|2017||Matthew W. Rosenbaum|
|2016||Charlotte (C.F.) Kweldam|
|2015||Patrick J. Cimino|
|2009||Samantha L. Butler|
|2007||Donna E. Hansel|
|2005||Dylan V. Miller|
|2002||Ilene B. Bayer-Garner|
United States and Canadian
Academy of Pathology
The F. Stephen Vogel Award was established by contributions to a fund created by his family and friends. It is to be awarded in recognition of an outstanding paper by a resident or fellow published in one of the Academy journals, Modern Pathology or Laboratory Investigation, during the preceding calendar year. Thus, the 2018 award will be based on papers published during the calendar year 2017.
The awardee must: (1) be a USCAP member, in good standing, at least one year prior to receiving the award; (2) possess an M.D., or international equivalent, degree; and (3) be a pathologist-in-training (resident or fellow) in a program accredited for training at the time the scientific investigation on which the article is based was initiated and substantially completed. Applicants should be the first author or submit documentation of a significant contribution to the paper.
On papers with multiple authors, only one author is eligible, and only one paper per author may be submitted. The prize will consist of a check for $1,000 and a certificate. Applicants should complete the application form available on the USCAP website at www.uscap.org and electronically submit the form along with a reprint (or preprint) of their manuscript to email@example.com. The Vogel Award Committee will select the awardee.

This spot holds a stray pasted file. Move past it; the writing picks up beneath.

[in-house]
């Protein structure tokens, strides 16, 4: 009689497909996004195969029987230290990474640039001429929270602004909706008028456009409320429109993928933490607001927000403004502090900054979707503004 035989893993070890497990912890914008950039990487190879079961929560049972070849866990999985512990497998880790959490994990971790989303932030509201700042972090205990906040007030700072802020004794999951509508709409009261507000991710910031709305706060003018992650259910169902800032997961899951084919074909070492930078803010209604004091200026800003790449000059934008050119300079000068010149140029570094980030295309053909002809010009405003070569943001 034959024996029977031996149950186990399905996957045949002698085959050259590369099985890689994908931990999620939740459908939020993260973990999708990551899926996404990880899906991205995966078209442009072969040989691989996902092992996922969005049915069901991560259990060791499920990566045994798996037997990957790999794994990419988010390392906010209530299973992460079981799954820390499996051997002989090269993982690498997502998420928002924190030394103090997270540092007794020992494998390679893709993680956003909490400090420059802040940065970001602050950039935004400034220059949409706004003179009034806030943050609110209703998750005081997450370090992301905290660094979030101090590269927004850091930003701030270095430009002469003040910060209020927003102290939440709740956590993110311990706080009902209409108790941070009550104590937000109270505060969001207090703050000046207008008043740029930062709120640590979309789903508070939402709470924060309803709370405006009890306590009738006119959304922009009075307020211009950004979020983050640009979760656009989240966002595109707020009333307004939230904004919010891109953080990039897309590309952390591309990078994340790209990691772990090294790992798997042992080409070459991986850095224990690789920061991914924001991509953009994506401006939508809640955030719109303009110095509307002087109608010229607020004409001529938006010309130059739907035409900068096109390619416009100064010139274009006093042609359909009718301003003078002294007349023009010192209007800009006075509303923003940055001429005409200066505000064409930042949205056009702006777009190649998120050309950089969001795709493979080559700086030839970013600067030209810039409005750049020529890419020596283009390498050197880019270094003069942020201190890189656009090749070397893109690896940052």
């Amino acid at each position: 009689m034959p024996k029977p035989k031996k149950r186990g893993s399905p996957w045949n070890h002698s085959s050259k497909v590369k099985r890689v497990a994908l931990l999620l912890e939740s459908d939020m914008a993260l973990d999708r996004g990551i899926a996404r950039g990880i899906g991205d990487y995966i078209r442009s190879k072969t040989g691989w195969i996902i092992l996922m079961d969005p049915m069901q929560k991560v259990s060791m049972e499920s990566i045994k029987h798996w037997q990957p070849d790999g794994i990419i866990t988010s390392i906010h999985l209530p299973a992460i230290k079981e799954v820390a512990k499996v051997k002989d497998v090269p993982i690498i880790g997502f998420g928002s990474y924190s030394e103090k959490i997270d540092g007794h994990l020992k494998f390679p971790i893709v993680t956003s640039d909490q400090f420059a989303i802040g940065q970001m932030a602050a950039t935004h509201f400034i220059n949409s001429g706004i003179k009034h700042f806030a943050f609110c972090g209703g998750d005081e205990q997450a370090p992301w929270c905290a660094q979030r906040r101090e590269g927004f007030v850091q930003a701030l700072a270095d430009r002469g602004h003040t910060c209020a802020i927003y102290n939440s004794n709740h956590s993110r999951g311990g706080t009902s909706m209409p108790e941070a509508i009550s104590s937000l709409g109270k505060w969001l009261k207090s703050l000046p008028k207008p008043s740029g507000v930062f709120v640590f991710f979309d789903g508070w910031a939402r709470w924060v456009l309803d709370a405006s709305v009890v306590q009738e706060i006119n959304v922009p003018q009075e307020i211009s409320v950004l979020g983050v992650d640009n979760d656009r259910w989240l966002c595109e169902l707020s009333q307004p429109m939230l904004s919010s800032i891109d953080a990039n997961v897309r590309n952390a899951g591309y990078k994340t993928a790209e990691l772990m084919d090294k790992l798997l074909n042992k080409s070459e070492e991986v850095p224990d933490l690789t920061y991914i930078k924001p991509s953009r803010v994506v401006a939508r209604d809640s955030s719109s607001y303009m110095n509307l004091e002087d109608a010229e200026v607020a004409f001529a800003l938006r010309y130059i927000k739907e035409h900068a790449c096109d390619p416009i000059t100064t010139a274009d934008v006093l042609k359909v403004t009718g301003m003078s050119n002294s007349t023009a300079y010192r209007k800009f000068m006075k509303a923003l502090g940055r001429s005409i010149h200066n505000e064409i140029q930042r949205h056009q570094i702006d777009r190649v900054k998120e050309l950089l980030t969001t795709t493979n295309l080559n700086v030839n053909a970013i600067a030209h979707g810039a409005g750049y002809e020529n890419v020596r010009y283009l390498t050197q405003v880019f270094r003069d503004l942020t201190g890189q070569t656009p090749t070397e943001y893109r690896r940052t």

This award will be presented on Tuesday, March 20, 2018 during the USCAP Annual Meeting in Vancouver, Canada. Funds for travel are not included and the awardee does not have to be present at the meeting.
Matthew W. Rosenbaum, M.D.
Dr. Matthew W. Rosenbaum is a California native who studied biology and Japanese linguistics at Macalester College. After college, he received a Fulbright Fellowship to study longevity in Japan at the Okinawa Research Center for Longevity Science. He also studied biomedical translation at the Interuniversity Center for Japanese Linguistics in Yokohama, Japan. Upon his return from Japan, Matthew enrolled at Cornell University Medical School and spent time at the World Health Organization in Geneva and the University of Sydney in Westmead, Australia. He graduated receiving the Herman L. Jacobius Prize in Pathology and membership in the Alpha Omega Alpha Honor Medical Society.
He is currently in his third year of anatomic and clinical pathology training at Massachusetts General Hospital, where his research interests include gastrointestinal pathology, cytopathology, molecular diagnostics, and the tumor immune microenvironment. He has received research awards from the Rodger C. Haggitt Gastrointestinal Pathology Society and Papanicolaou Society of Cytopathology. He is currently slated to complete a cytopathology fellowship at Massachusetts General Hospital and is excited to further his research and clinical training.